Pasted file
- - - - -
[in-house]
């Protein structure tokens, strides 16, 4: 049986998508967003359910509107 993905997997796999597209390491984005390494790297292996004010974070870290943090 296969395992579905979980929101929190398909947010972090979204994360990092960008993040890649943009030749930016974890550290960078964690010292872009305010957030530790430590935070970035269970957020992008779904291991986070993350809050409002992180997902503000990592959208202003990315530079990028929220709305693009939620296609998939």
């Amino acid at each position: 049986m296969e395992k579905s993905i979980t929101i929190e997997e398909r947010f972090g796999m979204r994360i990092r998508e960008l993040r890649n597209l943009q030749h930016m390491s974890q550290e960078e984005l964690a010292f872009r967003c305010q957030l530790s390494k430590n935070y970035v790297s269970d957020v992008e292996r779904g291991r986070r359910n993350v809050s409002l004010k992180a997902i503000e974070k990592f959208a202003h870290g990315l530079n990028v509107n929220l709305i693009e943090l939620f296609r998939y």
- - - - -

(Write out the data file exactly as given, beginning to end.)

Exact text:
[in-house]
């Protein structure tokens, strides 16, 4: 049986998508967003359910509107 993905997997796999597209390491984005390494790297292996004010974070870290943090 296969395992579905979980929101929190398909947010972090979204994360990092960008993040890649943009030749930016974890550290960078964690010292872009305010957030530790430590935070970035269970957020992008779904291991986070993350809050409002992180997902503000990592959208202003990315530079990028929220709305693009939620296609998939």
């Amino acid at each position: 049986m296969e395992k579905s993905i979980t929101i929190e997997e398909r947010f972090g796999m979204r994360i990092r998508e960008l993040r890649n597209l943009q030749h930016m390491s974890q550290e960078e984005l964690a010292f872009r967003c305010q957030l530790s390494k430590n935070y970035v790297s269970d957020v992008e292996r779904g291991r986070r359910n993350v809050s409002l004010k992180a997902i503000e974070k990592f959208a202003h870290g990315l530079n990028v509107n929220l709305i693009e943090l939620f296609r998939y």